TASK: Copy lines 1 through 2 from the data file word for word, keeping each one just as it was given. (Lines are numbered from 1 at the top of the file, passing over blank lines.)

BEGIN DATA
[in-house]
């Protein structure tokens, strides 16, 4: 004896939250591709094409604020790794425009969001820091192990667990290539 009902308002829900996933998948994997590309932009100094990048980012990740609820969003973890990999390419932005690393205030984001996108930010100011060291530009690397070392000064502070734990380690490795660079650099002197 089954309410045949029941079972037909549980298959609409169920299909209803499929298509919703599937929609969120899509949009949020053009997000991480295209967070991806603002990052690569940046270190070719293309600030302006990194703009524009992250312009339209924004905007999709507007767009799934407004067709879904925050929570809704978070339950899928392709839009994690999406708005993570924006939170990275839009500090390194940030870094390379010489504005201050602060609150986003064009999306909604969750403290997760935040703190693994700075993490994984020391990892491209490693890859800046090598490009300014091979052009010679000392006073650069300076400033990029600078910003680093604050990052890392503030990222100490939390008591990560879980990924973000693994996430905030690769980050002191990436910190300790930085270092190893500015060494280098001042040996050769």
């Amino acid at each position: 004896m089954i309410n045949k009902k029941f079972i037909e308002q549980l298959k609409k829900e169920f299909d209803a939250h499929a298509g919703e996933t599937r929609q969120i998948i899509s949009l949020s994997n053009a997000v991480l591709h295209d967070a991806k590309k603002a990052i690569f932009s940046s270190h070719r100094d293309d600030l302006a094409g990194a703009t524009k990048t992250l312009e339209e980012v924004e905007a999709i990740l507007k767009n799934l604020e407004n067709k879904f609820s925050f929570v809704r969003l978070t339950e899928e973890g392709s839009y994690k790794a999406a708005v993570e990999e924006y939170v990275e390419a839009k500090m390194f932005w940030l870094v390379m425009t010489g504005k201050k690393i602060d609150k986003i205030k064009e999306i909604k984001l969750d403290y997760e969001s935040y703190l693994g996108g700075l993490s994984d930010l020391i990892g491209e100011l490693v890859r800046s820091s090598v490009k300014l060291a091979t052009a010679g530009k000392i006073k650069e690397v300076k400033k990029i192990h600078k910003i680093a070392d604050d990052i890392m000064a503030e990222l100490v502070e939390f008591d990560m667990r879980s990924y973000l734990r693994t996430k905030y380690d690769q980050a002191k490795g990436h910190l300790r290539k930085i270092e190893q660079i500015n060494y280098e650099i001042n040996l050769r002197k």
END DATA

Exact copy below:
[in-house]
């Protein structure tokens, strides 16, 4: 004896939250591709094409604020790794425009969001820091192990667990290539 009902308002829900996933998948994997590309932009100094990048980012990740609820969003973890990999390419932005690393205030984001996108930010100011060291530009690397070392000064502070734990380690490795660079650099002197 089954309410045949029941079972037909549980298959609409169920299909209803499929298509919703599937929609969120899509949009949020053009997000991480295209967070991806603002990052690569940046270190070719293309600030302006990194703009524009992250312009339209924004905007999709507007767009799934407004067709879904925050929570809704978070339950899928392709839009994690999406708005993570924006939170990275839009500090390194940030870094390379010489504005201050602060609150986003064009999306909604969750403290997760935040703190693994700075993490994984020391990892491209490693890859800046090598490009300014091979052009010679000392006073650069300076400033990029600078910003680093604050990052890392503030990222100490939390008591990560879980990924973000693994996430905030690769980050002191990436910190300790930085270092190893500015060494280098001042040996050769």